It was full-speed ahead to get the 9/11 Memorial open on time for the 10th anniversary of the terrorist attacks on New York. In the run up, one Port insider told The Observer he would not be surprised if things began to slip thereafter. “Once the memorial is open, no one will really notice if Tower 1 opens at the end of 2013 or the beginning of 2014,” the source said. That reality already appears to be coming true, as The Journal reports that the museum portion of the 9/11 Memorial has already begun to fall behind schedule.
According to The Journal, no contracts have been signed off on since September, but the real problem, as has so often been the case at ground zero, appears to be political:
The fight puts the Port Authority—controlled jointly by New York Gov. Andrew Cuomo and New Jersey Gov. Chris Christie—at odds with the administration of Mayor Michael Bloomberg, the chairman of the National September 11 Memorial & Museum foundation.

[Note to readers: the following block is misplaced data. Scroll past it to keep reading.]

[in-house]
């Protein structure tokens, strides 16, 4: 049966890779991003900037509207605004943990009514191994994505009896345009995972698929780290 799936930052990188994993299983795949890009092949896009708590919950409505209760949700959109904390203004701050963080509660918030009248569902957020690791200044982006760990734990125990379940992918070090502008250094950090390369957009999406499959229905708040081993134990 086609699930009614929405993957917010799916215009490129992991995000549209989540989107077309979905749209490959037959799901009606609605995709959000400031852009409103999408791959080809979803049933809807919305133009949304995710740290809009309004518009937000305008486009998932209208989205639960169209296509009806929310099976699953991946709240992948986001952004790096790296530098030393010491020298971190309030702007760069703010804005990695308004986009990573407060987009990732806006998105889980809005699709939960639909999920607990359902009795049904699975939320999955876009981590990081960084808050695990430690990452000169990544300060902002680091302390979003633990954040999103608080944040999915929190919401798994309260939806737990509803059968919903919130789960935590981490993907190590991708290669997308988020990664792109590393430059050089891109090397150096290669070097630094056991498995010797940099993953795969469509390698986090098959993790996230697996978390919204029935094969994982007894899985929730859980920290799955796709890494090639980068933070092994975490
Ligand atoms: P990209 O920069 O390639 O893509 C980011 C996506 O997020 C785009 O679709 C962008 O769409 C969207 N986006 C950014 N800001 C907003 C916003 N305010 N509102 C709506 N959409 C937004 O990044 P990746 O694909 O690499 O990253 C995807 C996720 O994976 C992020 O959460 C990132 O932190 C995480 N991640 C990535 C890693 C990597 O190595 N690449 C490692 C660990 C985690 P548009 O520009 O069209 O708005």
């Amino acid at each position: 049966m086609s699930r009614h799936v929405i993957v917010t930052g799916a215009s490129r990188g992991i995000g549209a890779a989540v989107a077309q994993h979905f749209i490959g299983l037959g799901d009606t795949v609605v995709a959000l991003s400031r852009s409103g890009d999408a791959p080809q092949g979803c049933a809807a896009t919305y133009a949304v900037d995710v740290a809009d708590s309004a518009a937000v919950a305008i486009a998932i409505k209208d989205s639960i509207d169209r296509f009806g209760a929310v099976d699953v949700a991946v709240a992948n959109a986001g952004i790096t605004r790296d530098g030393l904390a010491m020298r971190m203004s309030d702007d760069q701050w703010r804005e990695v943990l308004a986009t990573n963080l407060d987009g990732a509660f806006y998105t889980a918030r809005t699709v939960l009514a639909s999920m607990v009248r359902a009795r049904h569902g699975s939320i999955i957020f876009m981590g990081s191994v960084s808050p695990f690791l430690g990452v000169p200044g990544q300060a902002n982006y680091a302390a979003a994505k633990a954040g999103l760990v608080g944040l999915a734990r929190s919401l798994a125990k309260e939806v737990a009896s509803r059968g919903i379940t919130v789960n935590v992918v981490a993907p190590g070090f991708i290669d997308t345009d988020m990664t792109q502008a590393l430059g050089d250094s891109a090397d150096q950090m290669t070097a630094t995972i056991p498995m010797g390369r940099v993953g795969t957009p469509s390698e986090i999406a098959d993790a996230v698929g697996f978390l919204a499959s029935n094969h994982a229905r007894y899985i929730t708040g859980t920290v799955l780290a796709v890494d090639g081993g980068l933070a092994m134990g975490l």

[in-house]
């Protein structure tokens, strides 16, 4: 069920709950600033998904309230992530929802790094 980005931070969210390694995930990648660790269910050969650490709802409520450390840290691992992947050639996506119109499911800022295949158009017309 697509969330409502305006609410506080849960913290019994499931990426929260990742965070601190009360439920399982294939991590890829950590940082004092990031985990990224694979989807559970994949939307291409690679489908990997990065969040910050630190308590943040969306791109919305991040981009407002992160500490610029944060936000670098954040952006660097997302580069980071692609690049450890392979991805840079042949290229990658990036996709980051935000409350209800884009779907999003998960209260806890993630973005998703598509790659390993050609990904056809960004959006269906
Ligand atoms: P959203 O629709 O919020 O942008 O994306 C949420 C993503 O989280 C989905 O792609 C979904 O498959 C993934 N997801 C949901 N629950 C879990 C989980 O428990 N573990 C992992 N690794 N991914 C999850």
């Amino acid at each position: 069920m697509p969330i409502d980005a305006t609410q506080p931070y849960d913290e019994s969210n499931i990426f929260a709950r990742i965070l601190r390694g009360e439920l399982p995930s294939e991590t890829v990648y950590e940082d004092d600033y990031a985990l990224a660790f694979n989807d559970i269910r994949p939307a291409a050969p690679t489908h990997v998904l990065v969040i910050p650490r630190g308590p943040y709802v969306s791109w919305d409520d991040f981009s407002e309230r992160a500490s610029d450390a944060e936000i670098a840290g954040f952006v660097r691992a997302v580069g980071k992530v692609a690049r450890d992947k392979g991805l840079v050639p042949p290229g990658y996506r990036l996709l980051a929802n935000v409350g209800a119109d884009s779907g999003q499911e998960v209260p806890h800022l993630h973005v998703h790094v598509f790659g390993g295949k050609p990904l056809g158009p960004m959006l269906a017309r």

Fueling the battle is $156 million that the Port Authority—which is building the museum—says the foundation owes for construction costs. Port Authority officials have said privately they are concerned about the museum having enough money to finish the job, people familiar with the dispute said. [snip]
The overruns at the museum have been in dispute for months, but those and other problems were left unresolved until now, in part because officials wanted to avoid a public fight before the 10th anniversary of the 2001 terrorist attacks, people familiar with the discussions said.
The city and the Port Authority also have recently been fighting over who will pay for up to $300 million in security costs related to the site, people familiar with the discussions said.
It’s good to know that after a brief respite, the in-fighting is back at the World Trade Center site. God forbid the bonhomie of the past year should persist and things would actually get built on time. No wonder memorial attendance is down. What a pleasant place to be.